was born in Merí, Northeastern Sicily, in 1942.
Having completed his studies in art he graduated with a masters diploma in 1962 and commenced his career as teacher of artistic studies in the state school system. He continued in this profession until his retirement in 2006.
Certain unpleasent incidents in his early life were to leave a deep impression on his early artistic output which was somewhat marked by a depressive neurosis. His early watercolours on canvas were said by critics not to be exempt from greyness and chromatic sombreness.
With the passage of time the prevailing sombre and obsessive atmosphere dissolving, gave way to a new vision of life, less agonising and more open to new hope.
Now his colours are warmer, more communicative, more deeply human, at his disposal to open a happier more trusting discourse with landscapes and figures struck by bright flashes of colour.
His artistic maturity began however when in 1965 the highly respected critic S. Pugliatti, chose his thoughtful and expressive Sicilian Landscape from amongst hundreds of competitors for the award of a highly coveted prize.Since then his artistic output has not changed except in the perfection of his technique, and without losing any of his artistic truthfulness, he continues to exhibit regularly, almost annually.
In Chinnici one catches glimpses, as constants of his artistic expression, the simplicity, the memory, as well as the evidence of a world that sinks between things, a promised land full of concreteness and secret sensations.
Extraordinarily, it is exactly this his wish to be an observer in the wave of time, that distances him from the conventionalisms of many contemporary artists, by a certain naturalism in his physical and social depiction of a hard life, of the work of poor devils, of the melancholy and of the charm in the mundane human drama. The physicality and the descriptive accuracy are, at times, a successive penetration to probe humanity, the dress, in tune with the chromatic tones that like light and space of reality, give back happiness, anxiety, sadness and the hope of awareness of the world.
His artistic taste, as well as being filled with the realism of the great sicilians, amongst whom Guttuso is a representative, presents a particular scheme that, as well as recalling the suggestions of the artists of the 20th century, doesn’t neglect however, either the interior truth, nor the fantasy of his refined artistic sensibilities.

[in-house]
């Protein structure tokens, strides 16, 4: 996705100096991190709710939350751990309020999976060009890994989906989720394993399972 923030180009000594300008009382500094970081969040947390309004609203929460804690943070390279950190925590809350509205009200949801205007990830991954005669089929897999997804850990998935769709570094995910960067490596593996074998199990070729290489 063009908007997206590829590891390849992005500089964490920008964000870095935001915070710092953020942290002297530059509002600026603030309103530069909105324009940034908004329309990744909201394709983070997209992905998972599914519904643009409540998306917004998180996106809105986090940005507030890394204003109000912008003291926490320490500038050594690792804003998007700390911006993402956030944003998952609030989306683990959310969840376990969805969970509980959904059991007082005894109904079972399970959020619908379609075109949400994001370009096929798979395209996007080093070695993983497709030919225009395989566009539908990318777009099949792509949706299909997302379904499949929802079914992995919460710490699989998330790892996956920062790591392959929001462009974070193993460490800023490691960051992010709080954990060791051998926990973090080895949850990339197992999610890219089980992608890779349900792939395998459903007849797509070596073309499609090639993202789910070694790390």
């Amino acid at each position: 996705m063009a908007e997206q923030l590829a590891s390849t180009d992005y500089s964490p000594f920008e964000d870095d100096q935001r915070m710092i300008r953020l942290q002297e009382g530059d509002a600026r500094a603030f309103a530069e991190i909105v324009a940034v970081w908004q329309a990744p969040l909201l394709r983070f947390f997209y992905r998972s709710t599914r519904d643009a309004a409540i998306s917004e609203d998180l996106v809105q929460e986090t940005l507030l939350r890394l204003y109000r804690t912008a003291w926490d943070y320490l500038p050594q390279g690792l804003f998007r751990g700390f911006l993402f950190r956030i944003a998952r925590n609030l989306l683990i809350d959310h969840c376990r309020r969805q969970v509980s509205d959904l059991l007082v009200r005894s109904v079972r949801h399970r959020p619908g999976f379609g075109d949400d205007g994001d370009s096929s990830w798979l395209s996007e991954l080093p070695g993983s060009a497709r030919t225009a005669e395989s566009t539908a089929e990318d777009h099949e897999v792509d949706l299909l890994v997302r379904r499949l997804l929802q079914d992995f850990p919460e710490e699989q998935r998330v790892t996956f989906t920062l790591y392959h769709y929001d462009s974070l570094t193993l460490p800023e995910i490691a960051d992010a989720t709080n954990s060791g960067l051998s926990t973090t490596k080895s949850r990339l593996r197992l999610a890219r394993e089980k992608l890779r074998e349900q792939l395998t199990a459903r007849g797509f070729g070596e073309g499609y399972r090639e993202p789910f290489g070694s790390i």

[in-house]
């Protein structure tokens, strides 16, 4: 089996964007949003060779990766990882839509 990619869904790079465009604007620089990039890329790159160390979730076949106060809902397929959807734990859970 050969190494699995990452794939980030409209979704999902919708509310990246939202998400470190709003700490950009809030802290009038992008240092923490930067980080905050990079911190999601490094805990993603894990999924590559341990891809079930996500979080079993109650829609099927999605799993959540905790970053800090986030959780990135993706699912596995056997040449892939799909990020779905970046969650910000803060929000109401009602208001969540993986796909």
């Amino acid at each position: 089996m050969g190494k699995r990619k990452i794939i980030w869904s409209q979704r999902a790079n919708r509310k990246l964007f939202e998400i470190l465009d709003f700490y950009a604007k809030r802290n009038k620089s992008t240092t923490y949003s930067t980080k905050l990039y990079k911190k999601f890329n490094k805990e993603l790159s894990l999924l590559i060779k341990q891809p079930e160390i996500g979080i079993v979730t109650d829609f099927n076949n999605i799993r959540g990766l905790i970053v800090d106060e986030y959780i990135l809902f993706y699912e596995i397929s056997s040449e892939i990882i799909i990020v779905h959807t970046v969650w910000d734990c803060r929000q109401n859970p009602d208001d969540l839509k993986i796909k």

The landscapes, the portraits, the figures of country folk and fishermen that he loves to scrutinize and observe in silence, are variations of the outpourings of the world from all times, from our times, from every epoch.
To sum up, the reality between creativity and emotionality, recompose in the pictures of Chinnici a world that, superseding seasons, fashions and dates, manage to give back in expressive values sentiments which are authentically the artists own.
Presently Lorenzo Chinnici, suffers from an eye disorder and being aware of failing eyesight, reflects in his art his great pain and without even seeing the surface on which his pen traces, in his creations, achieves technically all the balance, the conventions and the parameters of the artist, to leave behind sketches dictated by panic or by rebellious energy mixed with hope and the breath of life and joy.
The following critics have written of him: L. Barbera, M. Truscello, G. C Capritti, Maugeri, Nasillo, N. Billè, S. Greco, N. Ferrau, S. Pugliatti, E. Caruso, Nino Cacia, M. Danzè, G. Anania, N. Ferrara and many others.
The artist lives and works in Sicily.
His name may be found in the most prestigious publications on contemporary Italian art.
The following critics have commented on his work L. Barbera, M. Truscello, G.C Capritti, Maugeri, Nasillo, N. Billè, S. Greco, N. Ferrau, S. Pugliatti, E. Caruso, Nino Cacia, M. Danzè, G. Anania, N. Ferrara and many more.
His name appears in the some of the most respected publications on contemporary Italian art.